Dwayne “The Rock” Johnson says that, unlike some celebrities who recently have said they shower less often, he’s multiple-showers-a-day kind of guy.
“I’m the opposite of a ‘not washing themselves’ celeb,” he tweeted.
The pro wrestler-turned-actor described his daily showering routine:
- A cold shower “when I roll outta bed to get my day rollin. “
- A warm shower “after my workout before work.”
- A hot shower “after I get home from work.”
Nope, I’m the opposite of a “not washing themselves” celeb.— Dwayne Johnson (@TheRock) August 7, 2021
Shower (cold) when I roll outta bed to get my day rollin’.
Shower (warm) after my workout before work.
Shower (hot) after I get home from work.
Face wash, body wash, exfoliate and I sing (off key) in the shower https://t.co/iE6ZPhrthL
“I don’t take freezing showers in the morning, but it’s chilly and has a great ‘morning bite’ to wake me up, clear cobwebs and get rollin’ with my day,” Johnson tweeted.
Should you be adding cold showers to your own routine? Here’s what some experts say.
Hot showers aren’t the best for your skin, says Dr. Gordon Bae, a clinical assistant professor of dermatology at Stanford University.
“The effects of hot water on the skin can be a little bit negative in that they can strip away a lot of our protective oils and fats that is responsible for keeping our skin well moisturized as well as ensuring that our skin barrier is intact,” Bae says. “When cleaning dishes, you do want to get rid of all the grease and all the oils. But, when you’re cleaning your skin, if you get rid of too much of that, then that may lead to excess dryness.”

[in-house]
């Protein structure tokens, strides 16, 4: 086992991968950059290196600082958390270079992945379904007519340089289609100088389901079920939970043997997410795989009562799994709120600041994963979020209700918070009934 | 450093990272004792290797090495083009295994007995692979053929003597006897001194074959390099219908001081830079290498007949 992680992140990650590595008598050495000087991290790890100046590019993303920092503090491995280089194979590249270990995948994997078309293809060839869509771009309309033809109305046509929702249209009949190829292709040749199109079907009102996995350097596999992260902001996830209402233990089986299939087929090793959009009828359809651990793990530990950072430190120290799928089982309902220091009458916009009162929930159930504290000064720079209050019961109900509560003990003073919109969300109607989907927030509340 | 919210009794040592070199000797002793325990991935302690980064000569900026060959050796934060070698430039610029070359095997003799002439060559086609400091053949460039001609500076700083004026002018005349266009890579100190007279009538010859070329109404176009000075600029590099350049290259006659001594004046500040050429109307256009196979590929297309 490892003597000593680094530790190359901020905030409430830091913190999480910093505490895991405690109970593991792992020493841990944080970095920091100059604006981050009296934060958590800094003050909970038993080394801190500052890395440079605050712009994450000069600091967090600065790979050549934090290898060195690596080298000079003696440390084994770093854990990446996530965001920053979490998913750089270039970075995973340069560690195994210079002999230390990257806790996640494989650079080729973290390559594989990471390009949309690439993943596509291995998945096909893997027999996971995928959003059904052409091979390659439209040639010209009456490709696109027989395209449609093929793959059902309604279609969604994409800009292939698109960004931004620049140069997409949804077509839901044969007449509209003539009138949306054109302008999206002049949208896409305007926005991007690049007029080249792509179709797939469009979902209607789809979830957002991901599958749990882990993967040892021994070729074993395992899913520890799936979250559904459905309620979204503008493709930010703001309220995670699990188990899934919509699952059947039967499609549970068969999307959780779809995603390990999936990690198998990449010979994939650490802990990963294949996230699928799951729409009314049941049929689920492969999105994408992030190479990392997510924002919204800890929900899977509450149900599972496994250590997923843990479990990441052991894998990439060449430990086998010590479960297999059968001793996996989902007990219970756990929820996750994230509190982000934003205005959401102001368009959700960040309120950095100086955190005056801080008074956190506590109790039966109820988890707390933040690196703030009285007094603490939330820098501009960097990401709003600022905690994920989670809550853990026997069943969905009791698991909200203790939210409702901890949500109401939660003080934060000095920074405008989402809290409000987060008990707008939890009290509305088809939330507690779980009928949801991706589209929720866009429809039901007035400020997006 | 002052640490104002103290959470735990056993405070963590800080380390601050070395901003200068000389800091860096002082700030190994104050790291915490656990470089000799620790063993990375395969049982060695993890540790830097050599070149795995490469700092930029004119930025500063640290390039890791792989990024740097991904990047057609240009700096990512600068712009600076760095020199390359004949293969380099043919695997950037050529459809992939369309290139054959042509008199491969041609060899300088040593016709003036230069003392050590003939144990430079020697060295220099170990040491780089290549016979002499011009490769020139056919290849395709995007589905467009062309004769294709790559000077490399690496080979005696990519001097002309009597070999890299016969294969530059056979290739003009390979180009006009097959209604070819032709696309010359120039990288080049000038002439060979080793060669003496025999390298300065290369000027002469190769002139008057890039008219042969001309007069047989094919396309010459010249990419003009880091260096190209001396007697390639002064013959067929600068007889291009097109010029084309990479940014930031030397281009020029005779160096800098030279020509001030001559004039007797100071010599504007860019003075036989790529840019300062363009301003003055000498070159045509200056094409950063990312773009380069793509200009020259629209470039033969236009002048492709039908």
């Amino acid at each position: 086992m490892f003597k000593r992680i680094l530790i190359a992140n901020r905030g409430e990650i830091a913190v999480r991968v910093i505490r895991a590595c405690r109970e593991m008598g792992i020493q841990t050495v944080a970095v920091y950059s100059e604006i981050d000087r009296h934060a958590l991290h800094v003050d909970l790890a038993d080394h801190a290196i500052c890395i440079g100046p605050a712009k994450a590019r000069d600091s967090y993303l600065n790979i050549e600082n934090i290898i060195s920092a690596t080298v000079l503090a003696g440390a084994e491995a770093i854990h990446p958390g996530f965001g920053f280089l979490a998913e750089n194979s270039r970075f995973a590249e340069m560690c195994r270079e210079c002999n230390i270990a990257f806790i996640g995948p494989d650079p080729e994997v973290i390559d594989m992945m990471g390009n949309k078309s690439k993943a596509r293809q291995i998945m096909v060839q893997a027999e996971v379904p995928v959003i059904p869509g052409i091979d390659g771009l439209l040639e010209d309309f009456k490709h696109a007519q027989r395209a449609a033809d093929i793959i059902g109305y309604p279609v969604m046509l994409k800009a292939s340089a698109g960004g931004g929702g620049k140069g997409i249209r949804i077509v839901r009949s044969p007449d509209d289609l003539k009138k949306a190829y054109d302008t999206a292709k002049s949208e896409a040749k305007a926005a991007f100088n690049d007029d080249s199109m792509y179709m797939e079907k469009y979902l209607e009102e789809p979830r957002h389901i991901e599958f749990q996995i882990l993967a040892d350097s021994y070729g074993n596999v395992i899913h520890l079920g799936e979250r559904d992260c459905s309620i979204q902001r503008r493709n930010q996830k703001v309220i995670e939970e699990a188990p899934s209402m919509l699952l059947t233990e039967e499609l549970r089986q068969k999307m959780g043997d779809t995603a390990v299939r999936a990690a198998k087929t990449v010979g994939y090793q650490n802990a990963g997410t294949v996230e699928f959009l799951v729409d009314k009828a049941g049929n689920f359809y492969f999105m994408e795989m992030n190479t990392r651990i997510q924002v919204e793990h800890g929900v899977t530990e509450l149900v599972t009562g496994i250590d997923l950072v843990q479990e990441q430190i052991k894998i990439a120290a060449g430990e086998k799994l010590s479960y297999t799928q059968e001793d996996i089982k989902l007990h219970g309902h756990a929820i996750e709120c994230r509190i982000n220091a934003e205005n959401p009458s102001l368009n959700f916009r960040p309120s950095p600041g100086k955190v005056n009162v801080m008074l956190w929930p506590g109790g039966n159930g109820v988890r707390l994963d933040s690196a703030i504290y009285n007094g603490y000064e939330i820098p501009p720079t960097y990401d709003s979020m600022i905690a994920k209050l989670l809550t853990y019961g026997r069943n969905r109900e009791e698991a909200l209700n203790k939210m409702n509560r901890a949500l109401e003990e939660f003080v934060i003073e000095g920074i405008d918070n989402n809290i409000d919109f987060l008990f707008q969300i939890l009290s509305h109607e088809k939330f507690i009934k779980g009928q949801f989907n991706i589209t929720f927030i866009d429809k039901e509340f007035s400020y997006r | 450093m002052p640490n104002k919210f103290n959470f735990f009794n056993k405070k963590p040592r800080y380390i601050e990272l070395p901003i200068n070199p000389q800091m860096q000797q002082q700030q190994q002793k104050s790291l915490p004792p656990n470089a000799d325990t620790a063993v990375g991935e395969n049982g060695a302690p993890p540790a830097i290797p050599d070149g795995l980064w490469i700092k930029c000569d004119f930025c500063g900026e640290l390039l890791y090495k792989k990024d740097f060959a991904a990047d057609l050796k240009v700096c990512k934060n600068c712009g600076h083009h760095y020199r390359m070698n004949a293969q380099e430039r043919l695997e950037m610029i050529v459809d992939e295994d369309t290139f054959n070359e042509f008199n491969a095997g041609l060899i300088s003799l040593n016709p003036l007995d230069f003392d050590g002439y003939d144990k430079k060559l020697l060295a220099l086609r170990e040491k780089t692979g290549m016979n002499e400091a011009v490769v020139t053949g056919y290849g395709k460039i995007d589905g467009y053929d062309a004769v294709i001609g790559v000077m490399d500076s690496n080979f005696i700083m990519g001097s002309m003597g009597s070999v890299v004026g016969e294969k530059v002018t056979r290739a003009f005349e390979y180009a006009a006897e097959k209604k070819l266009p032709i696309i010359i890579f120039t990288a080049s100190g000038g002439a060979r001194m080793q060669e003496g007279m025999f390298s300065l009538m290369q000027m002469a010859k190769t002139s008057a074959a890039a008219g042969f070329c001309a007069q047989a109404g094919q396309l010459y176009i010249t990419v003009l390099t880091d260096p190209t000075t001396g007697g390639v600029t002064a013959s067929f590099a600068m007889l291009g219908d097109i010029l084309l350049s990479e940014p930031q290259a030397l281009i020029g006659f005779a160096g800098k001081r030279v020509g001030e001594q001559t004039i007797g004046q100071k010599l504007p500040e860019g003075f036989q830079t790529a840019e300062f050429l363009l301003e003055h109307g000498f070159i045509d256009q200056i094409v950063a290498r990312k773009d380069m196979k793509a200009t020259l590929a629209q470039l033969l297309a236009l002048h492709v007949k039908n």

Those with skin conditions such as eczema or psoriasis risk worsening their conditions and increasing itching by taking hot showers.
Some studies have found correlations between cold showers and fewer sick days. Bae points to other benefits that include a decrease in inflammation and says some doctors ”think that it may possibly increase longevity and also increase fat loss by increasing your metabolism.”
Not everyone should go for the Polar Bear Plunge right away, though, Bae says.
“People who are elderly or people with pre-existing heart conditions may want to really think about doing that or at least consult their primary care doctors before doing that,” he says.
Johnson, 49, said he uses face wash and body wash and exfoliates during his showers.
Bae says the soap-and-exfoliant routine isn’t necessary multiple times a day. Most people don’t need to use body wash more than once a day, and exfoliating should be done even less than that, he says, because it can strip the skin of oils.
Teenagers probably need to wash more than people in their 40s or 50s, who tend to have drier skin.
Read more at usatoday.com